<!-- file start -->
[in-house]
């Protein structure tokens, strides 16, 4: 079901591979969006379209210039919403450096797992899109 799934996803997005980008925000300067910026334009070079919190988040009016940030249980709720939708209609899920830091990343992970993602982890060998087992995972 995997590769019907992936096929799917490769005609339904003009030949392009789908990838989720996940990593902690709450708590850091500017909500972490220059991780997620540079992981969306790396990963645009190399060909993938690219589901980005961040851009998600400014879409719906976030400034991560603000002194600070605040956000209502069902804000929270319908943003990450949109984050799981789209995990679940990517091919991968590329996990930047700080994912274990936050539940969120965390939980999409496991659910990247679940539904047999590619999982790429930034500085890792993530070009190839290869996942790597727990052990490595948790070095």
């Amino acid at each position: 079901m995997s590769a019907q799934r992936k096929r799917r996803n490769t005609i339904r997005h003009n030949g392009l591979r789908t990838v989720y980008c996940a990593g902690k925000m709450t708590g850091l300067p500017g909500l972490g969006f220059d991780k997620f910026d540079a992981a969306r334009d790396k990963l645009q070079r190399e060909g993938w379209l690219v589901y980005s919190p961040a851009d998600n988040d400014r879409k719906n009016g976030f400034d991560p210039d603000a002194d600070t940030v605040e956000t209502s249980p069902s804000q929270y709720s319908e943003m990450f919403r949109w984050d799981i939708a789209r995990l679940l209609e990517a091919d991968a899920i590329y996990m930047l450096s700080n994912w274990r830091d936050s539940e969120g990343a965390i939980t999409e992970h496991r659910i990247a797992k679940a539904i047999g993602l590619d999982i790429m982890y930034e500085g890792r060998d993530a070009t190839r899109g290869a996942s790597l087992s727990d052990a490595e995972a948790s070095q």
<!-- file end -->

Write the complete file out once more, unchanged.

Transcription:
[in-house]
């Protein structure tokens, strides 16, 4: 079901591979969006379209210039919403450096797992899109 799934996803997005980008925000300067910026334009070079919190988040009016940030249980709720939708209609899920830091990343992970993602982890060998087992995972 995997590769019907992936096929799917490769005609339904003009030949392009789908990838989720996940990593902690709450708590850091500017909500972490220059991780997620540079992981969306790396990963645009190399060909993938690219589901980005961040851009998600400014879409719906976030400034991560603000002194600070605040956000209502069902804000929270319908943003990450949109984050799981789209995990679940990517091919991968590329996990930047700080994912274990936050539940969120965390939980999409496991659910990247679940539904047999590619999982790429930034500085890792993530070009190839290869996942790597727990052990490595948790070095």
């Amino acid at each position: 079901m995997s590769a019907q799934r992936k096929r799917r996803n490769t005609i339904r997005h003009n030949g392009l591979r789908t990838v989720y980008c996940a990593g902690k925000m709450t708590g850091l300067p500017g909500l972490g969006f220059d991780k997620f910026d540079a992981a969306r334009d790396k990963l645009q070079r190399e060909g993938w379209l690219v589901y980005s919190p961040a851009d998600n988040d400014r879409k719906n009016g976030f400034d991560p210039d603000a002194d600070t940030v605040e956000t209502s249980p069902s804000q929270y709720s319908e943003m990450f919403r949109w984050d799981i939708a789209r995990l679940l209609e990517a091919d991968a899920i590329y996990m930047l450096s700080n994912w274990r830091d936050s539940e969120g990343a965390i939980t999409e992970h496991r659910i990247a797992k679940a539904i047999g993602l590619d999982i790429m982890y930034e500085g890792r060998d993530a070009t190839r899109g290869a996942s790597l087992s727990d052990a490595e995972a948790s070095q």